on 21 April 2010
Like many of Herman Hesse's work this is a life affirming book. If you are not familiar with his novels I would suggest this is a great place to start. The language used is beautifully simple, but also deals with the "big" themes in life such as
Why are we all here?
What should we do on this earth, when the only thing we can be certain of is that we will die?
Is it advantageous in life to be young and carefree, or old and wise?
Knulp is a tramp, but his personality and appearance contradicts many of the stereotypes that we have of tramps and the travelling lifestyle. He likes to keep clean. His clothes although worn, are neat and tidy. He also has impeccable manners and an eye for the ladies. Consequently, he is loved by the people in the surrounding towns and villages of his local "habitat"
The beauty of this book is that it is well written, but anyone who can read reasonably well can understand it.
I would recommend it to anybody - old or young.
I would also suggest that if you are feeling "down in the dumps" and brassed off with life it is a great book to read as a) is short and b) reading it is akin to sitting under a tree and watching the world go by on a perfect day where the temperature is not to hot and not too cold.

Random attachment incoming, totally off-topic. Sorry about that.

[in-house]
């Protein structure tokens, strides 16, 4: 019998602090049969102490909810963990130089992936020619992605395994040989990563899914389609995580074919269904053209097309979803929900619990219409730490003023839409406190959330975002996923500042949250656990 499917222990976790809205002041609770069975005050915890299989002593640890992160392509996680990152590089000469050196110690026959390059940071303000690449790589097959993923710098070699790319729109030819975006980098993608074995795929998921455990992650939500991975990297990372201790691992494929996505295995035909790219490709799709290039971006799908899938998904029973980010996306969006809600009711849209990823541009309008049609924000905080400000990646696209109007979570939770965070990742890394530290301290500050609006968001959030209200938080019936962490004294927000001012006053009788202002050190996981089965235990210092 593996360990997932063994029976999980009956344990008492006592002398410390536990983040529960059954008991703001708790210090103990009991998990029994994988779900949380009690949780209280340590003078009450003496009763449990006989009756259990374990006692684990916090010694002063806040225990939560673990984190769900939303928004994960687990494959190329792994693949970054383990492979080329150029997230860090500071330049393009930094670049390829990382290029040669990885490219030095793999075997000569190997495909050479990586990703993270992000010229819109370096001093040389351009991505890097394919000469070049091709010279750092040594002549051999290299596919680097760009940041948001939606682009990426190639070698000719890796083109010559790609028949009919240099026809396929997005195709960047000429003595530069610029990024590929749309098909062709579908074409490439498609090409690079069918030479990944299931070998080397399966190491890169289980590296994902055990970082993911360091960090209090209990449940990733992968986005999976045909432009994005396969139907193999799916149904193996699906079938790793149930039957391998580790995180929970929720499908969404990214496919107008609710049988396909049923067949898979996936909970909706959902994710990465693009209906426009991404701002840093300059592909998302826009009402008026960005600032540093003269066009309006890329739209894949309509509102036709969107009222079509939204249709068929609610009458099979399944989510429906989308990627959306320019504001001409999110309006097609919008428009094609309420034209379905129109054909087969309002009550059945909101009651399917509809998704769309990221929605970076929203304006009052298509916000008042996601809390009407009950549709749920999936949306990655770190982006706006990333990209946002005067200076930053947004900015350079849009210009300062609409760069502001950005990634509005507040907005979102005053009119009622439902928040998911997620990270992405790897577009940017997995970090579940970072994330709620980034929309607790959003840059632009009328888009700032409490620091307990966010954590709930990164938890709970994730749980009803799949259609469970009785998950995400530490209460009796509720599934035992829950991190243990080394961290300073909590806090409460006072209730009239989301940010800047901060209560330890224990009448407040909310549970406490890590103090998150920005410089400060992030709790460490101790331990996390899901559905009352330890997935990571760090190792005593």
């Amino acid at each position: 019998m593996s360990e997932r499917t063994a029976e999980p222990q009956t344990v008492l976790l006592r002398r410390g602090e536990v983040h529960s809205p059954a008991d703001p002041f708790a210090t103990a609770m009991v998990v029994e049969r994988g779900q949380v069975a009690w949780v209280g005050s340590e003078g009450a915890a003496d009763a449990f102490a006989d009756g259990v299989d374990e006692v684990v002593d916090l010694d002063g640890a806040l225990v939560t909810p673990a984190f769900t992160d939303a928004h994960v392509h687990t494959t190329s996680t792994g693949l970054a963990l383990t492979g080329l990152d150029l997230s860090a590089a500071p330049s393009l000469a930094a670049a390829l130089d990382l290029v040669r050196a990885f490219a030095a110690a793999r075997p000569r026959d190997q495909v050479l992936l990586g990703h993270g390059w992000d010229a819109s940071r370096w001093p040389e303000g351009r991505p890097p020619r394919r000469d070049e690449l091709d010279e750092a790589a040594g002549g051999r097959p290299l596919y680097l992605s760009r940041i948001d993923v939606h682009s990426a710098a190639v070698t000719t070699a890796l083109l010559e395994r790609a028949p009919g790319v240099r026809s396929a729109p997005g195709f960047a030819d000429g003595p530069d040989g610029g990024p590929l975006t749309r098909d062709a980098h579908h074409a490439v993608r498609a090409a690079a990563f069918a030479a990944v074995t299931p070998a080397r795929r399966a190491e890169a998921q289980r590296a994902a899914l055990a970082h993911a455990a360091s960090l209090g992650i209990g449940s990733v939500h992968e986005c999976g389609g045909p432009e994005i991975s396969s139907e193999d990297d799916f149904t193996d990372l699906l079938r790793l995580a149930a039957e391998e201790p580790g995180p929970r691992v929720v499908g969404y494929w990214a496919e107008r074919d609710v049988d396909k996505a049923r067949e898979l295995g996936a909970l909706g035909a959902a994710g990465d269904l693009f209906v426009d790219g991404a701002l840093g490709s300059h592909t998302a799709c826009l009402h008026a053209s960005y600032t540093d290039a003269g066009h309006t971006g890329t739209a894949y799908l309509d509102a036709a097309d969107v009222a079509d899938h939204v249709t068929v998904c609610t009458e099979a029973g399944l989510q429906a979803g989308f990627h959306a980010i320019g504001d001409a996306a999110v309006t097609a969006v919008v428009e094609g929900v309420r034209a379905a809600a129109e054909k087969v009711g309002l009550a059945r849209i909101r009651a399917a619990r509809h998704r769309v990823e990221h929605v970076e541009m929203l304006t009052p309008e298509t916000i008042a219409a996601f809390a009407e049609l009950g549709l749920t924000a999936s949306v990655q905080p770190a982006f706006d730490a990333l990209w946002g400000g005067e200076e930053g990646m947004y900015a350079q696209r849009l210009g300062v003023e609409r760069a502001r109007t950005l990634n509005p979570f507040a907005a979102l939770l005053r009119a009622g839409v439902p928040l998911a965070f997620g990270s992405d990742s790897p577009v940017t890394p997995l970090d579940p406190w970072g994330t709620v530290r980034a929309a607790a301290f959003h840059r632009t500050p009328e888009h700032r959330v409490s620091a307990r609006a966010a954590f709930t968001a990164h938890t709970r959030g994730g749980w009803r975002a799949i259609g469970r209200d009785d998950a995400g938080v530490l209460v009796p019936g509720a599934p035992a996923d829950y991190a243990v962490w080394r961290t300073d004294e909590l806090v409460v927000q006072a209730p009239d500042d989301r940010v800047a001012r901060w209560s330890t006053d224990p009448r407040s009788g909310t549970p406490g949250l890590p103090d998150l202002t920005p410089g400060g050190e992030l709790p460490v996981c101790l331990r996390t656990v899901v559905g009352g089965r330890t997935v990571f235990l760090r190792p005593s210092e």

In short "Its a breeze"
on 4 February 2011
This short novella reads like a fairy tale. Simple to read, it describes a time and culture long gone, and yet is essentially about universal things that still apply today. The life of the single vagabond poet is contrasted with that of settled hard-working family life. At first I found myself wondering what the point of it all was, but in due course the story unfolds...and there is a message, 'spiritual', if you like - a sort of parable. The writing is simple, has a lightness of touch, a subtlety, a strong connection with Nature, and a mysterious depth. A bit like a haiku, perhaps. I love the cover of this old Picador edition - which has a painting of a grey-suited adult staring, apparently reprovingly, at a guilty-looking child in a garden. This picture for me captures the essence of the book perfectly.